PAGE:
Jamie Hall Member Posts: 23,276
    I'm quite sure there is a way -- though it may be a bit tricky -- to add glycol to your system. To figure out how, a few pictures in the vicinity of the boiler would help.

    And yes, I know glycol is a nuisance. So, however, are frozen pipes...

    Now the two suggestions above mine here are good, but there's more. A baseboard system should circulate at least once -- preferably twice -- every hour. How long it needs to circulate depends on how much heat is needed, of course, but it should. This depends on the thermostats. The old Honeywell dials should do that -- but it may help, oddly, to lower the water temperature going to the baseboards from the boilers, so they would have to run longer to keep the house warm. How low? Now that's a bit of a guessing game, but when the temperature is at, say, 20 in your area I'd want them running about half the time at least.

    What is the make and model of your boilers? It's probable, given the age, that they aren't condensing -- so the lowest return temperature they should see is around 140. This may mean that you need to use what is called "primary/secondary" plumbing, in which there is a loop which circulates through the boilers, and a different loop which circulates through the heating. That second loop uses a mixing valve to take some of the return water from the radiators and mix it with the supply from the boiler to get the temperature of water in the radiators where you want it.

    And the last comment I'll have right now is to make sure that the air is out of the system so it can circulate, and that the system pressure is adequate. You want, for the second floor, about 15 psi as a minimum. Again some pictures will help here.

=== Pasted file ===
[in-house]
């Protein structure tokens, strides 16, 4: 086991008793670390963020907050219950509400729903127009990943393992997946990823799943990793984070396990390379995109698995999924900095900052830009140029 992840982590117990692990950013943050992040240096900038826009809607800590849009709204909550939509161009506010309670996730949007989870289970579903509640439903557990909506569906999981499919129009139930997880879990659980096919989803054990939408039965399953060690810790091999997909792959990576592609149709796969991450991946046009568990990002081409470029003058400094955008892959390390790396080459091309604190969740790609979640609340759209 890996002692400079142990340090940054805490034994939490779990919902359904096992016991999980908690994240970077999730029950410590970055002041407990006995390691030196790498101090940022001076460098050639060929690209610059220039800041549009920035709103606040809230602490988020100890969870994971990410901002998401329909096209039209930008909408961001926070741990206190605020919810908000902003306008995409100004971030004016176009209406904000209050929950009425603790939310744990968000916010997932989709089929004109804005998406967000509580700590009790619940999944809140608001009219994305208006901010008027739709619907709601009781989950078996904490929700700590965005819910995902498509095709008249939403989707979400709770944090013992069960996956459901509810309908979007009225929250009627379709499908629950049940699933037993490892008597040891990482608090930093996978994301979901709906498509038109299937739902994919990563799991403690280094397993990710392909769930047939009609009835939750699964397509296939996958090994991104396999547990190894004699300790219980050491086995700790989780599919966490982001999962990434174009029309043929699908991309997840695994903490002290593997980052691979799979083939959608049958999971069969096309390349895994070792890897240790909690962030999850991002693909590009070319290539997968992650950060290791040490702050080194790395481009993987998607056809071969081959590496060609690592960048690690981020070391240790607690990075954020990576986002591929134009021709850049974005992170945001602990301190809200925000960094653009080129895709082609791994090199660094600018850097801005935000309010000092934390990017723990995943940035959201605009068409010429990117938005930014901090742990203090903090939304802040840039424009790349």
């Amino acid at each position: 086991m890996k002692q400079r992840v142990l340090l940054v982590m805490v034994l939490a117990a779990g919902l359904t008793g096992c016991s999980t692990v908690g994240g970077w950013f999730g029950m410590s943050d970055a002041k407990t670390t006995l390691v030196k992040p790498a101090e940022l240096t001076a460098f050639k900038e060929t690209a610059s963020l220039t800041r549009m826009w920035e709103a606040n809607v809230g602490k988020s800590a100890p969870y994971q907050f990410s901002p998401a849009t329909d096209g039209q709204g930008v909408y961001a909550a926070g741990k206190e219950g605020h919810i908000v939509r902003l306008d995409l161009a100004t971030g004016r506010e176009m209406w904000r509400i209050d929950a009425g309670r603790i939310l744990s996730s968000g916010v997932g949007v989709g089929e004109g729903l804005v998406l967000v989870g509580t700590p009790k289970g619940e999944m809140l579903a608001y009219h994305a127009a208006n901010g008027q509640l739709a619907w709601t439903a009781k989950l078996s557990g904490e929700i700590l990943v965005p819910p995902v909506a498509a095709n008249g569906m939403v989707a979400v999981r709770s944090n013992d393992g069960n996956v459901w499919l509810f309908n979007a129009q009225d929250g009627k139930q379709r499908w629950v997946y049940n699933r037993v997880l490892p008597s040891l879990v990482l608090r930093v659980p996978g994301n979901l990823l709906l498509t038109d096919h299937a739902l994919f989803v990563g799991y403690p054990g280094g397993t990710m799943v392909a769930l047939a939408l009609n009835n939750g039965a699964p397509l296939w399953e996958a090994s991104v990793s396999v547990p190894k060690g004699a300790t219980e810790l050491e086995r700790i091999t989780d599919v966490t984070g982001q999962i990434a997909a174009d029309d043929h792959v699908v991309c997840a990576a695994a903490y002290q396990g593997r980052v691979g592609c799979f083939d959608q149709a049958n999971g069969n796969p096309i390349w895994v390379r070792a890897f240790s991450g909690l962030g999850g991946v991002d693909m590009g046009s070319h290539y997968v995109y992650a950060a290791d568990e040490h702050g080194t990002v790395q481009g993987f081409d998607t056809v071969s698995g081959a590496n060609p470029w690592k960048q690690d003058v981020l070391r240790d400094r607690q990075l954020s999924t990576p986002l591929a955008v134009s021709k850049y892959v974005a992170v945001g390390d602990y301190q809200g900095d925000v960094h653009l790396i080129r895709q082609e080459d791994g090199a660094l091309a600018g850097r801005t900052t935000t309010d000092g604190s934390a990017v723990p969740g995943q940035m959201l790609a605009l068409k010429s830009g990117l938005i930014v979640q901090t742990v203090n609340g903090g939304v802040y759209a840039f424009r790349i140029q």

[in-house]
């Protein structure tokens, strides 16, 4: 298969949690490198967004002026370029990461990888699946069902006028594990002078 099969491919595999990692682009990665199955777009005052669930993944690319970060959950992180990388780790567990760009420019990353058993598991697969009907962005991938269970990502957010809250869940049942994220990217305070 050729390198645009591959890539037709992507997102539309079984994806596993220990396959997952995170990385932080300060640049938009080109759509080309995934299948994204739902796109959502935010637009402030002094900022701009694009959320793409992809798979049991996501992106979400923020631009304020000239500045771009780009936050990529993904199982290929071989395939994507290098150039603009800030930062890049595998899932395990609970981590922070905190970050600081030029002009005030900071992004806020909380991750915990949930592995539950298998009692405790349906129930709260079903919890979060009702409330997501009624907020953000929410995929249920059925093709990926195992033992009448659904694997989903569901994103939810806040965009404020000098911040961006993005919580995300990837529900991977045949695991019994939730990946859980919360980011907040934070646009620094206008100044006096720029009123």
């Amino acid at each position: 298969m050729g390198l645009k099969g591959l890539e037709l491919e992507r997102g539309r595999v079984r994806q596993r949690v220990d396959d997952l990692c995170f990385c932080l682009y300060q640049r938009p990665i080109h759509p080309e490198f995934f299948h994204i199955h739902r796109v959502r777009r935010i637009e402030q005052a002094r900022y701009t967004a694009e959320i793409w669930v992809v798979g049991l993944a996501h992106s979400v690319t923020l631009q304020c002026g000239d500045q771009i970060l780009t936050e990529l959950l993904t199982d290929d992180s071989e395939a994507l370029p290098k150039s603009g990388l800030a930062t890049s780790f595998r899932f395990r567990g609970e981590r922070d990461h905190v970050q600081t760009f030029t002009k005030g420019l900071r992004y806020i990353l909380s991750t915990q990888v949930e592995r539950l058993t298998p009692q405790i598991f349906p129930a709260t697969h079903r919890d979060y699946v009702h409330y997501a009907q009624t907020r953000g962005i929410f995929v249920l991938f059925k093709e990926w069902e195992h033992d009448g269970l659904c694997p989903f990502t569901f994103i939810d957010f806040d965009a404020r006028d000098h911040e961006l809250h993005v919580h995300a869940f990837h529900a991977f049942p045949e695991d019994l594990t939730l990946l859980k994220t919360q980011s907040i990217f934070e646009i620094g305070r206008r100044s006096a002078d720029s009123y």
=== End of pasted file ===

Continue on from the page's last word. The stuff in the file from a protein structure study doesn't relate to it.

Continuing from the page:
Br. Jamie, osb
    Building superintendent/caretaker, 7200 sq. ft. historic house museum with dependencies in New England
    EdTheHeaterMan
  • Ironman
    Ironman Member Posts: 7,375
    The most common cause of heating pipes freezing and bursting is that they’re run through an unheated space and not insulated. Add to that the fact that you have two zones and heat rises from the lower floor to the upper which keeps that thermostat satisfied, and the water in the pipes isn’t flowing for extended periods, and you have the cause of the failure.

    Glycol would be a good choice in your situation, but it has to be mixed to the proper percentage (about 35%) and checked with a refractometer. It also has to be pumped in. It’s not a DIY project.

    Also, insulating the pipes in any unconditioned areas and leaving the upper thermostat set about 5-10* higher than the lower one.

    Turning the thermostats down and putting electric heaters in the basement is the worst possible thing that you could do.

    Also, draining the system for the winter is not a good idea as water will lay in any pipes that are not sloped back towards the boiler and the freeze and break.
    Bob Boan
    You can choose to do what you want, but you cannot choose the consequences.
  • psb75
    psb75 Member Posts: 833
    Jaime is advocating that you should "get the air out." Boiler system water should be greatly "deprived" of oxygen--and it is like all heated water--less dense. Unfortunately, it is more "prepared" to freeze! "Heat" keeps it from freezing and so does "movement." You can change this "ready and waiting to freeze" scenario by ADDING GLYCOL to change the nature of the the boiler system fluid. You must maintain a certain percentage of glycol in the system. You must monitor the PH of the system. Glycol is not as effective at transferring heat and it is not as easy for the circulators to circulate as "plain" water. It is not as easy to remove air bubbles from it. There are quite a few trade-offs with glycol. I'm not a big fan of the stuff. You can tell.
    EdTheHeaterMan
  • hot_rod
    hot_rod Member Posts: 22,120
    A brick house with no insulation will be tough on exterior wall baseboard. The heaters on interior wall may have been a better choice.
    Glycol is your best option, both for current problems and also extended power outages.

    The system should be cleaned and flushed first. You can buy cleaners that squirt into the boiler from an aerosol can.